Business Litigator Helps Family Businesses with Financial Planning

For many small businesses owners, their business is their biggest asset, and the most important thing that they will pass on after they are gone. But even though their business can mean everything financially - and even emotionally - many people don’t engage in the succession planning that will save their business in the case of an accident, illness, or untimely death.

One of the most important aspects of succession planning is choosing the person or people who will run your business after your time is over. It used to be that a business was passed from parent to oldest child, but a less traditional option may be better for your family and for your business, such as:

  • A sibling

  • A niece or nephew

  • A more distant relative

  • A close family friend

  • An unrelated employee

Questions to Ask When Choosing A Successor for Your Family Business

  • Who is passionate about your business? It’s normal to want to pick your oldest child, but you must keep in mind that the best person for the job is not necessarily the person who wants the job most. Who has shown interest in the business, and who is passionate about your products and/or services?

  • Who has the skills to lead and manage? Your choice doesn’t have to know everything about your business yet, but he or she must have a love of learning and a certain set of base skills to be successful. Can they manage others? Are they independent? Can they think outside of the box when necessary?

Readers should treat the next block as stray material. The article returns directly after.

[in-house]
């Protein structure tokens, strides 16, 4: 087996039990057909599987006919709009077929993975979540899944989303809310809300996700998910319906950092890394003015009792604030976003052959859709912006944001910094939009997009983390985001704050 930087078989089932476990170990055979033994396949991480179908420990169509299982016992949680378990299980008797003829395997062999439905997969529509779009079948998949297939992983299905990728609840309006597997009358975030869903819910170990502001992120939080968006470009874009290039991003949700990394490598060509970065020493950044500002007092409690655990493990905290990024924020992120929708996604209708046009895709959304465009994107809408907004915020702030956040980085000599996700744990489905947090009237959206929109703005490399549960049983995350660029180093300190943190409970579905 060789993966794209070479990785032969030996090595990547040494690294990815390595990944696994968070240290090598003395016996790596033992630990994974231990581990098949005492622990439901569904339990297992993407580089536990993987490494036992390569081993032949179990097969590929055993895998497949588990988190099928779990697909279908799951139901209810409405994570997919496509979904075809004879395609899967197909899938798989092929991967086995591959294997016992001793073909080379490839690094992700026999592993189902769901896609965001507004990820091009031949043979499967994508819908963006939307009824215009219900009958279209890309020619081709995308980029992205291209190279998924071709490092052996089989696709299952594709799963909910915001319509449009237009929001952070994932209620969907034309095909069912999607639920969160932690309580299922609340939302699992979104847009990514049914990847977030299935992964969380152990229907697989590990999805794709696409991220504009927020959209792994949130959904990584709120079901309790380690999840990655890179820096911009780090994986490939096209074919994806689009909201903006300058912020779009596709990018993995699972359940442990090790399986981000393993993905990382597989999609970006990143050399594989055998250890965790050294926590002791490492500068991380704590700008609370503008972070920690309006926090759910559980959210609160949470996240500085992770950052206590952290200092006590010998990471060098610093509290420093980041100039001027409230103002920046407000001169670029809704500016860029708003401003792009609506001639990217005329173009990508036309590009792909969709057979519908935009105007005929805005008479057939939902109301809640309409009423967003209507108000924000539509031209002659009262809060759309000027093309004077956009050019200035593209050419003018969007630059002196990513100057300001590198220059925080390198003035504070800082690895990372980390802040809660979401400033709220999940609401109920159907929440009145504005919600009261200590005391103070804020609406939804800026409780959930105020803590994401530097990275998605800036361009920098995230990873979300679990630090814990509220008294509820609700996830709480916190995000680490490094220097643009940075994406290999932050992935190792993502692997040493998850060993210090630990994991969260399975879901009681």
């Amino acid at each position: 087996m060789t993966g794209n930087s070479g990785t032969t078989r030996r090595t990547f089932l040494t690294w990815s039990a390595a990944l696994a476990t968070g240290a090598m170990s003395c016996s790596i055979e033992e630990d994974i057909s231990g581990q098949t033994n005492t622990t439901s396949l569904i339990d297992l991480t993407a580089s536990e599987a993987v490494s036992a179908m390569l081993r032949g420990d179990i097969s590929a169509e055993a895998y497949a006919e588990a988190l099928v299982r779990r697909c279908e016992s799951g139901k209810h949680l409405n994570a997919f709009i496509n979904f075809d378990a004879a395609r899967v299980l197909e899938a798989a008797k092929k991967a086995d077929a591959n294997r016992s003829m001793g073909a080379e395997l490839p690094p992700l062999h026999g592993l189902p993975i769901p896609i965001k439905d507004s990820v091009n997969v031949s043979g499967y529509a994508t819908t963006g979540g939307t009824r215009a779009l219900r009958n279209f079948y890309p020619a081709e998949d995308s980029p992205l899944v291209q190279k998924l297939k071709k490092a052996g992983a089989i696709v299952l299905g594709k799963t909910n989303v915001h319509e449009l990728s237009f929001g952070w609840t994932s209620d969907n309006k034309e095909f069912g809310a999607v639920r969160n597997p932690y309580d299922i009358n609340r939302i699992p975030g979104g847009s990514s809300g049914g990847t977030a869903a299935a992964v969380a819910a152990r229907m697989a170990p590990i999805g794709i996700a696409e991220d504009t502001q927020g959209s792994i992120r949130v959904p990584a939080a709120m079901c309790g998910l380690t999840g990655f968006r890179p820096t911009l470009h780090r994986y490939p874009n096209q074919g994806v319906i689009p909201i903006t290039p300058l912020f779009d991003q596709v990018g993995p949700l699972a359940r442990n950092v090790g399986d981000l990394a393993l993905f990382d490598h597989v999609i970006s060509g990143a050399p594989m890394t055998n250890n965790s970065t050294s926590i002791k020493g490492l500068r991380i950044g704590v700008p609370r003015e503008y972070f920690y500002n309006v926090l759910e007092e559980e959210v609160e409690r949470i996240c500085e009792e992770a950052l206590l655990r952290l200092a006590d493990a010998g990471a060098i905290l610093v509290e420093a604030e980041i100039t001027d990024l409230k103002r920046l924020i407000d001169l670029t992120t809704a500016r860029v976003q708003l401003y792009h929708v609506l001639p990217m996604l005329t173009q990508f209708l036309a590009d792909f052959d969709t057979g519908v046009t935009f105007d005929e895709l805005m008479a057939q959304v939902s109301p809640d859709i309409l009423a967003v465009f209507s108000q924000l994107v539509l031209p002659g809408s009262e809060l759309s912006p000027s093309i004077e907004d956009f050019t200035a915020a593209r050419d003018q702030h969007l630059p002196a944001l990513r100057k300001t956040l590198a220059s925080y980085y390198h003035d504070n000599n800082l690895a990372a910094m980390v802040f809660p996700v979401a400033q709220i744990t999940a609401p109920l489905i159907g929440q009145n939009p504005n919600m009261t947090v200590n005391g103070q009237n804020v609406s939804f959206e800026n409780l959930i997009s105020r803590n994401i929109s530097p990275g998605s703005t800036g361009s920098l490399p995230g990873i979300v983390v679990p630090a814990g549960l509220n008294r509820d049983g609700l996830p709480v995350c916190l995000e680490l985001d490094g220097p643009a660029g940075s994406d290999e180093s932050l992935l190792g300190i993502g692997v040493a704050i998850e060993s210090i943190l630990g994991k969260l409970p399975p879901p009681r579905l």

• Who wants to stay in the area? You might have a child, sibling, or niece/nephew who has all of the right skills and who is passionate about the business, but who has other interests or goals. They might not want to stay in town and devote their life to what you have built. Choose someone who is comfortable choosing to carry on tradition.

Don’t choose a successor based on who you like best or who treats you best. Also don’t make a wishful choice, hoping that your successor will change or mature once the business is in his or her hands.

Involve Others in Your Choice

In a family business, it is common that family politics and emotions will be involved in your choice. In some cases, multiple people will want to fill your shoes, while in other cases, your family members may only agree to take the job out of a sense of obligation.

The best way to navigate all of these problems is to communicate openly and honestly about your business’ needs and your own wishes for the future. Your successor should not be surprised by his or her new role in the event of your incapacitation, death, or retirement. Rather, your successor should be told about your succession plans and educated in the months or years before the business is turned over.

Business Succession Planning for Family Businesses of All Sizes

Having a plan is always good for business. Having a business succession plan is vital to the survival of your family business and the financial security of your loved ones who are supported by that business.

It’s never too early to start planning, and it’s never a bad idea to have a plan in place in case of an emergency or accident. At CKB VIENNA, our California business attorneys can make sure that your family business is prepared for change, whenever it comes. To schedule an appointment or to speak to a lawyer, please please contact us today.